Monday, July 23, 2012

Wise words from a dark horse

A while ago we did a wee bit of speculating re the next ABC and I made a fairly easy to work out hint as to who my dark horse candidate is. Taonga today has posted a superb article written by Giles Fraser as he works up an interview with that person who is the Bishop of ... well, why don't you read it for yourself.

I think those African connections will not go amiss in the next ABC.

21 comments:

Bryden Black said...

On verra, alors! Mais il a le sens d’un person qui vit avec et connait les prolétaires et les spives - eh bien sur, les Africaines!

Peter Carrell said...

Pour ne rien dire d'etre le Dean of Liverpool (to say nothing of being the Dean of Liverpool ... as a person who has the sense of living with and knowing the people who make up the mass of society).

Father Ron Smith said...

""When one group corners a source of human flourishing, it is deeply wicked. It applies to the City, to commodities traders, and to churches who say only this way is right." This is pretty strong stuff. He continues: "The City is unspeakably powerful. The longer I go on, the more I am aware of the power of finance."

- Bishop Justin Welby -

"Woe to you, rich!" That's what I like to hear. sounds a bit like Jesus in the gospels.

Sorry I don't speak French, but I'd like to imply my approval of the good Bishop.

Anonymous said...

'une personne'
Martin le pédant

Oui, si George Carey pouvait devenir l'archevêque de Cantorbéry, après seulement deux ans d'épiscopat, il est certainement possible que Justin Welby pourrait faire la même chose. Puisqu'il est évangélique et il était une fois un membre de Holy Trinity Brompton, il pourrait bénéficier de l'appui de la seule partie de l'Église d'Angleterre qui est actuellement en pleine croissance.
En plus, il parle et ecrit en anglais!

Shawn said...

Oh dear :(

Is it too much to expect an Archbishop who actually understands economics?

I sometimes wonder if being a Bishop in the Anglican Communion requires economic illiteracy.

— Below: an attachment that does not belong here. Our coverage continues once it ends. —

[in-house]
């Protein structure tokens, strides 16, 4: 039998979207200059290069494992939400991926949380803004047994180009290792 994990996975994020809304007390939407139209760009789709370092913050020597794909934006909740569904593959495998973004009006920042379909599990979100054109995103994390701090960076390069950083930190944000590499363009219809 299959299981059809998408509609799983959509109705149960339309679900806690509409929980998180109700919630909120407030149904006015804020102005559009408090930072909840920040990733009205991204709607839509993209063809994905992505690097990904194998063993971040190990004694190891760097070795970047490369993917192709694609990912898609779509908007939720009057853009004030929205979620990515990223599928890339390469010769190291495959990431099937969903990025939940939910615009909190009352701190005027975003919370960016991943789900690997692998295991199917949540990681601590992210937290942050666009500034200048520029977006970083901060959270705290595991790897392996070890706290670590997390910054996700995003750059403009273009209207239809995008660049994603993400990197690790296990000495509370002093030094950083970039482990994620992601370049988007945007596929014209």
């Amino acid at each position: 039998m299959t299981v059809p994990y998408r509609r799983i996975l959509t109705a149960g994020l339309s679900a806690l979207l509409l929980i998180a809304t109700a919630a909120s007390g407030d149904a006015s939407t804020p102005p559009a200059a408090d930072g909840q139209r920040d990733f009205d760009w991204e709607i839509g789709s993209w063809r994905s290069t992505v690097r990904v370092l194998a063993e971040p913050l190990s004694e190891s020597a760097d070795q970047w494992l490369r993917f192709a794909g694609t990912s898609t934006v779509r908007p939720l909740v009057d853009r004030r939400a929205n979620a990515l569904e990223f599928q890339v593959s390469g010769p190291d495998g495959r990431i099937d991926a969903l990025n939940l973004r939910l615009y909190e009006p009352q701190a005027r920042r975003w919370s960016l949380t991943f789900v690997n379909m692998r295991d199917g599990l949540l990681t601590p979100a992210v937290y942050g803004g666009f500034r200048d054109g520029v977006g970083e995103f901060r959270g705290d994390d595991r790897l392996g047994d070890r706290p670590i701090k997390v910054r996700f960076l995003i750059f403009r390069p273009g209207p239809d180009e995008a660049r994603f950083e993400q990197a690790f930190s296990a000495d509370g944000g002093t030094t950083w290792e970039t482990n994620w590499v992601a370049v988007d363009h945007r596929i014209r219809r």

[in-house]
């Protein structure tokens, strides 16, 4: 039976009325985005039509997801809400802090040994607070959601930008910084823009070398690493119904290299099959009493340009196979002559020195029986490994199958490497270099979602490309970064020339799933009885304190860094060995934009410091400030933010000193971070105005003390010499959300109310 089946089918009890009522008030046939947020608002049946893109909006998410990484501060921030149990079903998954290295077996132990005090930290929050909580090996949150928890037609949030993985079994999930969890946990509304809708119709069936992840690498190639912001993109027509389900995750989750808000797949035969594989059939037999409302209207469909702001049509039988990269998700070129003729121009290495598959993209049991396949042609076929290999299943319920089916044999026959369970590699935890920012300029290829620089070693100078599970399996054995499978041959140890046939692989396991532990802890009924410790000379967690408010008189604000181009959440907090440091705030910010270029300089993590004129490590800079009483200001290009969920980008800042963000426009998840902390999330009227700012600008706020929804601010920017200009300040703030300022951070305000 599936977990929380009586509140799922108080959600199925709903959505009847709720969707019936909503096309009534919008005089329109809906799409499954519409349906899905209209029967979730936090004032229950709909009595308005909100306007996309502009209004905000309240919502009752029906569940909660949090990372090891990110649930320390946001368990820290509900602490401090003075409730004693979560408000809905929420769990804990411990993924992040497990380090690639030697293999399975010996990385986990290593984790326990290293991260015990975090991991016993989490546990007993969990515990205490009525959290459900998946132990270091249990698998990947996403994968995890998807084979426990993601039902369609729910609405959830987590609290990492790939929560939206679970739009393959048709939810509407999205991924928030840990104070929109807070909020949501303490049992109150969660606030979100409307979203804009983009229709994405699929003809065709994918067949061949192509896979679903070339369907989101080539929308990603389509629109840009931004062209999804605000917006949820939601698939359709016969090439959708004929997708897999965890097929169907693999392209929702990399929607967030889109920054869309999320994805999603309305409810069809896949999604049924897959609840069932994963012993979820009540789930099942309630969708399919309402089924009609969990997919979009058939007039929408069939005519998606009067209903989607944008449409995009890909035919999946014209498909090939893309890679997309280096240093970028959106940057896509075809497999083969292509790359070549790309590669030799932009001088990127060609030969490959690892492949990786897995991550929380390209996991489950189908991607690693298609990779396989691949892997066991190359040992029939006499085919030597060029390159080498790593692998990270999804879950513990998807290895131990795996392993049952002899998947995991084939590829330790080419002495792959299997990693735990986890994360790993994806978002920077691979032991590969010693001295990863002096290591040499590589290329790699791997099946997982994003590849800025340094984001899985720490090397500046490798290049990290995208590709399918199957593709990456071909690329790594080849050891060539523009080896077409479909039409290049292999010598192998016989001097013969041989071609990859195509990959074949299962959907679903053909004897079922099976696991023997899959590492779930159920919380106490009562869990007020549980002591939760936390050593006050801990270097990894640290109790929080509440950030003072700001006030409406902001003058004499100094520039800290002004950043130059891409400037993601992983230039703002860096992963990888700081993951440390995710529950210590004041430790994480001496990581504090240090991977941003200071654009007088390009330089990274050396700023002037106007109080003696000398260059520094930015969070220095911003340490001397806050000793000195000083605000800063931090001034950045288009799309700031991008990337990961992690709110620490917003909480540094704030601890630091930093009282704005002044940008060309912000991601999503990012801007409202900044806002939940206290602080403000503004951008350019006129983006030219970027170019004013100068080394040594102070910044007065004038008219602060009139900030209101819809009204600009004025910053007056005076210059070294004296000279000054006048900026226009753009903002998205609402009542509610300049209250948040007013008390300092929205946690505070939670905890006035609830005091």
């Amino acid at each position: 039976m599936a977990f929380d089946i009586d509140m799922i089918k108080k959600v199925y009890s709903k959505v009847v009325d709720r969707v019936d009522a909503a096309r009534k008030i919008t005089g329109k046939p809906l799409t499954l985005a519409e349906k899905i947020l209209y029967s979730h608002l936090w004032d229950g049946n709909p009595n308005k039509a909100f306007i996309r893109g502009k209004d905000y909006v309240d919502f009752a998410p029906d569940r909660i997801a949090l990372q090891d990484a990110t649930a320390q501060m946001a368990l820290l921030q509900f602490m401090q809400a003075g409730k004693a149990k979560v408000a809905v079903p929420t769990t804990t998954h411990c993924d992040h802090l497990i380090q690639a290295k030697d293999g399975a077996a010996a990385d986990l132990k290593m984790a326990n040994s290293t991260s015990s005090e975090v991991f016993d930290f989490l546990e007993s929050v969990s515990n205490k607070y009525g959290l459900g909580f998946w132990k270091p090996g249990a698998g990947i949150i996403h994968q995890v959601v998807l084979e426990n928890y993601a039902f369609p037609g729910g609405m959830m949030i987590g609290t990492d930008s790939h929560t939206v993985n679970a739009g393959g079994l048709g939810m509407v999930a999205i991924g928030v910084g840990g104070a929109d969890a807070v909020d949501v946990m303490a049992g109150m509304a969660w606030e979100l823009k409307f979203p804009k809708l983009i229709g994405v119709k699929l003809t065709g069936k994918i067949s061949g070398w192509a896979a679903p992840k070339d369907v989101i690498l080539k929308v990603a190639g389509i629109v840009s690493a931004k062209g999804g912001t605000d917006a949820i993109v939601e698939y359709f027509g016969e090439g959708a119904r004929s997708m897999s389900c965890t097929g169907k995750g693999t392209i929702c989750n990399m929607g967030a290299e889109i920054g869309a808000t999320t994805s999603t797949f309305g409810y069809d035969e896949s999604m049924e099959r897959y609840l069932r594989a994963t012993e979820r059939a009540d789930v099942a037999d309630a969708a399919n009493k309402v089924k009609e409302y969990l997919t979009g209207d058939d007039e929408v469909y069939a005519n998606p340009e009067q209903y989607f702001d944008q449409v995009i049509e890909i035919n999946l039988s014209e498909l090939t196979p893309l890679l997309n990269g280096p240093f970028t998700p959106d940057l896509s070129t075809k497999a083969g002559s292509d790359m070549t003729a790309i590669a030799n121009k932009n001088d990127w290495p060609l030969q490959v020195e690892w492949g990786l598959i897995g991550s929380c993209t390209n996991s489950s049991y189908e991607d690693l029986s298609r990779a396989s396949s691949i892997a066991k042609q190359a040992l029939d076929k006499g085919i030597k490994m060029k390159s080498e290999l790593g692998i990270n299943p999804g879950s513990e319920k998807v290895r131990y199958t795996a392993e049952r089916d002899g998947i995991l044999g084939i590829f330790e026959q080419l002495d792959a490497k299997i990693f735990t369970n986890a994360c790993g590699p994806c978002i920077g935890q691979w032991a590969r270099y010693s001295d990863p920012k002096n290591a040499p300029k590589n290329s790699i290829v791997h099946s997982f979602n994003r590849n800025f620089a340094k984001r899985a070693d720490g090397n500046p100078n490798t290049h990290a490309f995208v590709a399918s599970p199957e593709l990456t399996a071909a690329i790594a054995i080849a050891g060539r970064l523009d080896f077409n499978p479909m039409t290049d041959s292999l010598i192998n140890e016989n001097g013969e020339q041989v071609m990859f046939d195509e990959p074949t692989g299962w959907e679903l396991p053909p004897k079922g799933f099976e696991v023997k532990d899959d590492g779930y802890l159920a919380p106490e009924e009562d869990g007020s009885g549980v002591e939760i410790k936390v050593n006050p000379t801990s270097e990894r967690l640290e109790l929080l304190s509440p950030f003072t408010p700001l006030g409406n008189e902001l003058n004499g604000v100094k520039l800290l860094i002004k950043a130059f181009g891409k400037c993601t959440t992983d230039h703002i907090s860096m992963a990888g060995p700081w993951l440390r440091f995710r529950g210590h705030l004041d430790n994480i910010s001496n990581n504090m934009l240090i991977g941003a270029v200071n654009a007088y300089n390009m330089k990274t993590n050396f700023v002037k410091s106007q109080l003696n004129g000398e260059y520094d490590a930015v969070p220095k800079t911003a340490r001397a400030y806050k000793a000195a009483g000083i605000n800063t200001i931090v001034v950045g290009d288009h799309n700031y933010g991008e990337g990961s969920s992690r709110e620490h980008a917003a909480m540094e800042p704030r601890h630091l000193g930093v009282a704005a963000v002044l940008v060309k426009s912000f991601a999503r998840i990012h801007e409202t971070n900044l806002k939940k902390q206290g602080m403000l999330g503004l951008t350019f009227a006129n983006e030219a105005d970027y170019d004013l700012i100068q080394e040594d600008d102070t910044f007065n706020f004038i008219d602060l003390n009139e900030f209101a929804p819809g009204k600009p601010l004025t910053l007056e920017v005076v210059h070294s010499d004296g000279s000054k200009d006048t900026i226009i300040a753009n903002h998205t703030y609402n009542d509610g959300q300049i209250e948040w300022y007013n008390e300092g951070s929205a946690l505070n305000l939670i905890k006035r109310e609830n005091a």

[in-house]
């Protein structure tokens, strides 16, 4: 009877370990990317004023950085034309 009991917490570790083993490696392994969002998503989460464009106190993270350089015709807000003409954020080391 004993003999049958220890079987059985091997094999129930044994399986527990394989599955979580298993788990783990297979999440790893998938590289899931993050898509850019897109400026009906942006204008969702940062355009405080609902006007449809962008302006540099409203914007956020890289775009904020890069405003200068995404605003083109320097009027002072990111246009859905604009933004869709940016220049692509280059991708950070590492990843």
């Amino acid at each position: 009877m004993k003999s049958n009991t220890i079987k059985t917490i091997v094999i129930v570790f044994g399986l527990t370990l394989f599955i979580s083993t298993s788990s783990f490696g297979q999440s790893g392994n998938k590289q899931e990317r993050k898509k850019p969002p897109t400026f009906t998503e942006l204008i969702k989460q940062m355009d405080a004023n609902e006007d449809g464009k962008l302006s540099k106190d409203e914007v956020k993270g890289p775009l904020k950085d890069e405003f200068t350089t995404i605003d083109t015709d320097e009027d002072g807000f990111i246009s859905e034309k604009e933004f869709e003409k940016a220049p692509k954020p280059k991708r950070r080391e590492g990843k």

Shame. We just had to put up with a Socialist ABC, surely we don't need another.

Janice said...

Show offs! My high school French was just sufficient to get the gists.

Paul Powers said...

I had no idea that La Francophonie was flourishing in New Zealand. Cela dit, it strikes me as somehow un-Anglican to carry on this conversation in a language "not understanded of the people."

Tim Chesterton said...

Shawn - check out his background, you will discover he understands economics quite well.

Father Ron Smith said...

To the Francophiles on this thread. Do you realise how much the local translation of the Bible into the language understood of the people has meant to people in the pews?

Of course, there are always those who want to keep the conversation secret by applying their superior knowledge. Speaking in tongues, perhaps? A little learning can be a dangerous thing. And a lot can make one a wee bit proud.

Paul said: I would rather speak one word in the language that is understood, rather than a thousand in a tongue 'they' do not know. But then, he knew what he was talking about. He was not a gnostic1

Anonymous said...

Hola, Paul - se lo quieres decir y soy de acuerso que Cranmer tenia razon. Pero tengo que escribir en el idioma de las ranas por que no se habla espanol en la tierra de la nube larga y blanca. Lo siento.
Martin Don Nadie

Bryden Black said...

Ou est la femme içi, Msr AntiTroll?! “Une personne” c’est L’Académie Française, n’est-ce pas! Toodle-hoo!

BTW Janice: While old school atlases were once colouring many an African country pink (for Empire), many others were Francophone and still are due to France’s joining in the 19th C Metropolitan scramble for Africa. That’s why I played non-vulgar-like ... “En plus, il parle et ecrit en anglais!” mercifully for those poms who still speak only a version of ‘English’ - though one would hardly believe it when walking down London’s main streets nowadays, since the Mother Tongue is barely heard the length of Oxford St! And as Welby well knows, Scouse is another language altogether! All of which means the Man is more than qualified to tackle multi-cultural, multi-faith Britain. But as I say: on verra alors! / we will just (wait and) see - prayerfully ...

Bryden Black said...